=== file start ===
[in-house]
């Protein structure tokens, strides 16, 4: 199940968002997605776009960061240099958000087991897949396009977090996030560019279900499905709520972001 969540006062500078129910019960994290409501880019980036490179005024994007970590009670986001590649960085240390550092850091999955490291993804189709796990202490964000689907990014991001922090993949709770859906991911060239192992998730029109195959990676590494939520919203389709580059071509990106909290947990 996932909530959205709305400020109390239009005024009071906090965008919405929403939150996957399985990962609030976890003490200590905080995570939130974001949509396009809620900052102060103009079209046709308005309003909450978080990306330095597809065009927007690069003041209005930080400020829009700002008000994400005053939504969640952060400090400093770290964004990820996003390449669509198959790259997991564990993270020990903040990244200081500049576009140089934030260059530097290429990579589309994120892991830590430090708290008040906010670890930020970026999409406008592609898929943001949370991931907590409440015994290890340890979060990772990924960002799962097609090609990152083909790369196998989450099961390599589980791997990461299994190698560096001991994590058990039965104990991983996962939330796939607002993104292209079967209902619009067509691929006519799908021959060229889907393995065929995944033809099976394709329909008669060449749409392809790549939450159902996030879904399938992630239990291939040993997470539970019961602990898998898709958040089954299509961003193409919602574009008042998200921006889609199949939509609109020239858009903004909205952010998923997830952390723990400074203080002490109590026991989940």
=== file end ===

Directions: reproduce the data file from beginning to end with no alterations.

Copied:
[in-house]
């Protein structure tokens, strides 16, 4: 199940968002997605776009960061240099958000087991897949396009977090996030560019279900499905709520972001 969540006062500078129910019960994290409501880019980036490179005024994007970590009670986001590649960085240390550092850091999955490291993804189709796990202490964000689907990014991001922090993949709770859906991911060239192992998730029109195959990676590494939520919203389709580059071509990106909290947990 996932909530959205709305400020109390239009005024009071906090965008919405929403939150996957399985990962609030976890003490200590905080995570939130974001949509396009809620900052102060103009079209046709308005309003909450978080990306330095597809065009927007690069003041209005930080400020829009700002008000994400005053939504969640952060400090400093770290964004990820996003390449669509198959790259997991564990993270020990903040990244200081500049576009140089934030260059530097290429990579589309994120892991830590430090708290008040906010670890930020970026999409406008592609898929943001949370991931907590409440015994290890340890979060990772990924960002799962097609090609990152083909790369196998989450099961390599589980791997990461299994190698560096001991994590058990039965104990991983996962939330796939607002993104292209079967209902619009067509691929006519799908021959060229889907393995065929995944033809099976394709329909008669060449749409392809790549939450159902996030879904399938992630239990291939040993997470539970019961602990898998898709958040089954299509961003193409919602574009008042998200921006889609199949939509609109020239858009903004909205952010998923997830952390723990400074203080002490109590026991989940």